Quality Control, Quality Assurance, Buddying and Team Leading often get confused. The four roles have similar elements, in that they are all involved in assuring that a firm reaches a high level of competence, but each function is a different cog in the quality machine of a PBR or complaints team.
What is Buddying?
When a new Case Handler joins, they will first complete some initial training where they will learn the firm’s basic standards and productivity requirements. As part of this on-boarding process, they will often get a Buddy.
This Buddy will be someone who is a highly experienced Case Handler and is competent in everything the new person is expected to do. The Buddy is there to answer questions as they arise so that knowledge is quickly embedded which means they will usually sit at the newcomer’s right hand in order to observe, guide and support them.
What are Team Leaders?
A Team Leader role is more straightforward – they lead the team. Just like a Manager, a Team Leader will ensure that all members are working towards the same output, and that everybody is reaching their full potential both in terms of quality and capacity.
The Team Leader will allocate cases amongst the team, organise the work schedule, ensure targets are set and take responsibility for overall quality. They will receive information from the Quality Assurance and Quality Control and implement training to deal with changing requirements. Some firms will ask Team Leaders to act as Quality Controllers, however this dual role tends to lead to confusion so either productivity or quality suffer, which means we don’t usually advise this.
What is Quality Control?
The role of Quality Control (QC) is to ensure that responses to complaints meet the firm’s quality standards and the regulators expectations. Quality Control Managers do this by regularly reviewing case files and reporting back to the business on their findings.
QC will usually have a training and development aspect to their role, meaning that as well as identifying issues on file, they will discuss these with Case Handlers and train them to avoid the same mistakes being made in future. QC will often create libraries of example letters and pro-forma replies to guide Case Handlers through responding to different situations.
QC (and QA Managers) will usually grade the issues they find as either major or minor, and both of these can be described as impacting the customer or not impacting the customer.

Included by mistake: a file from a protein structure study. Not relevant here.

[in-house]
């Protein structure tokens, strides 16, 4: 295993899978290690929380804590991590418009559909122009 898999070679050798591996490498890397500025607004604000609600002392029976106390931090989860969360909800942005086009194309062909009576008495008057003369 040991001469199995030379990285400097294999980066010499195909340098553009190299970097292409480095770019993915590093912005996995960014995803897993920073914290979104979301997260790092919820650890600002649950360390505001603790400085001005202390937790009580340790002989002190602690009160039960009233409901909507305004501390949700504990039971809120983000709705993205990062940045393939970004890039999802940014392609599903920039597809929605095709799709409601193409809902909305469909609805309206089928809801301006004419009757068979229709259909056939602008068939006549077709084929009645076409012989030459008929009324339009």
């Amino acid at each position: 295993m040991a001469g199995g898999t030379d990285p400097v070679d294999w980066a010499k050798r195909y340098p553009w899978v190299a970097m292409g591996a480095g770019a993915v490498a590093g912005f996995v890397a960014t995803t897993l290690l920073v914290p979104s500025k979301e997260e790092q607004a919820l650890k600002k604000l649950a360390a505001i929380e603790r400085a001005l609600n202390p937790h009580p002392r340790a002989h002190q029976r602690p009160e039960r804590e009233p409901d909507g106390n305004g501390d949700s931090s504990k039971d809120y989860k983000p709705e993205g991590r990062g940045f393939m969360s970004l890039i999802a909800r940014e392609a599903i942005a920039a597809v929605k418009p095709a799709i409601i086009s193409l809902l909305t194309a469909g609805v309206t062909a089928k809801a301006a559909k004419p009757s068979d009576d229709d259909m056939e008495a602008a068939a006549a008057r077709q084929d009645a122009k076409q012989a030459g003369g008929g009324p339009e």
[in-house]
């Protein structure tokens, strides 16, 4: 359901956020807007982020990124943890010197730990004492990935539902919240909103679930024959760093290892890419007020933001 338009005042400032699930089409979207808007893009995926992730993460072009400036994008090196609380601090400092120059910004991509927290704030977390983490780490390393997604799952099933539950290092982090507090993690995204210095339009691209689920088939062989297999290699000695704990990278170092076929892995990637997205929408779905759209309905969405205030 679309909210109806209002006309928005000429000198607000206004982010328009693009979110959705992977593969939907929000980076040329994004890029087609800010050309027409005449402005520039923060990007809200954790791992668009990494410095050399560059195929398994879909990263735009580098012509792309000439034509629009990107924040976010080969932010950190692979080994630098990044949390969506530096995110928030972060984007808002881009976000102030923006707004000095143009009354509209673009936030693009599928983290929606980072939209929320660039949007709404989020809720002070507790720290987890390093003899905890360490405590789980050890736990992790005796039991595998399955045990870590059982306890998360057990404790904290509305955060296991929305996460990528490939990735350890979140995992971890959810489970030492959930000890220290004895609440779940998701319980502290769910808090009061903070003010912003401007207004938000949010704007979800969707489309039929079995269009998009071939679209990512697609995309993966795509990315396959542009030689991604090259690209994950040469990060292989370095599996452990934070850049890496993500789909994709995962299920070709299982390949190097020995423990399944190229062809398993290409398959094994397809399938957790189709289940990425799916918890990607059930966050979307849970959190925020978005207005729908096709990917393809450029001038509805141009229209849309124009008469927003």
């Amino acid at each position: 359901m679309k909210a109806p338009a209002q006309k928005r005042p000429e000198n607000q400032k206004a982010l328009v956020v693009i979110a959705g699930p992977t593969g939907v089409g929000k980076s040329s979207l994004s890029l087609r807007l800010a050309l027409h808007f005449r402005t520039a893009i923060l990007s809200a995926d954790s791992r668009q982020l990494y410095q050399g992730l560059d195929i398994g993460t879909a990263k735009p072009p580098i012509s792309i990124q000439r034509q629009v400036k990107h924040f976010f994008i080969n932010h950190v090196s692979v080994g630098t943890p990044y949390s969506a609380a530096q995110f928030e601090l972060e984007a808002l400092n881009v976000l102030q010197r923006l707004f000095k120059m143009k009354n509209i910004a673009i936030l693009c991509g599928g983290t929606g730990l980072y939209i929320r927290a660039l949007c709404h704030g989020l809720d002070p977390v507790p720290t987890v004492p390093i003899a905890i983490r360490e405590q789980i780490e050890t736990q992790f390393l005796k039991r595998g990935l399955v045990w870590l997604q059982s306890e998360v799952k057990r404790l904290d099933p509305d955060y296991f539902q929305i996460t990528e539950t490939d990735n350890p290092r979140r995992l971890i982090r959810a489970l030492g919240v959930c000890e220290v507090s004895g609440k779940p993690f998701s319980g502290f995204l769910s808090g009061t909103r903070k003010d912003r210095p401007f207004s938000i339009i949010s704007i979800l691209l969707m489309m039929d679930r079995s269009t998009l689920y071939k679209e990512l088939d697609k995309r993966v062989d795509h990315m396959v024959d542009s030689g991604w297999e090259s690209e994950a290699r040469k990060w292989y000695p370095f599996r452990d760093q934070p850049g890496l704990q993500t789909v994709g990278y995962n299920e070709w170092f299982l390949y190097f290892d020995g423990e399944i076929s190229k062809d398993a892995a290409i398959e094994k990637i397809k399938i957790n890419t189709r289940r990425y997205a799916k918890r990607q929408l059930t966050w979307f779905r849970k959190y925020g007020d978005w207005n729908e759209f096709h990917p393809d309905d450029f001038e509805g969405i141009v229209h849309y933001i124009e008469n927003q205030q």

A minor issue that doesn’t impact the customer may be something like a typo in a Final Response Letter, whereas a major issue that doesn’t impact the customer might be a poor investigation that doesn’t entirely comply with quality processes.
Of course, the most important issues are ‘major’ issues with customer impact, for example a customer receiving the wrong outcome to their complaint.
A ratio of one QC per 25 Case Handlers is right for fairly simple products, and that person will administer a database where all the QC results are recorded, allowing them to highlight poor performers and deal with them accordingly. Individual poor performance in complaints handling environments kills overall productivity.
The QC should also be actively improving quality by highlighting, perhaps, three key issues and delivering training on these issues each week, so that over time those issues can be eradicated and quality control can reach 99%.
What is Quality Assurance?
Finally, we come to the role of Quality Assurance (QA), which is the final piece to the quality puzzle. Usually Quality Assurance is done by an Auditor, Skilled Person or an independent function who will visit and review the project on an infrequent basis to give an independent overview of how the project is progressing and offer appropriate feedback.
When Quality Assurance comes in, there should be absolutely no surprises as QC should have already identified any issues before reaching this stage.
If all these separate parts are working well, the firm can rest in the knowledge that quality control is bring executed proficiently, but just like a well-oiled machine, if one part stops working, then the whole system is in jeopardy, and this is why it’s so important that duties are clear.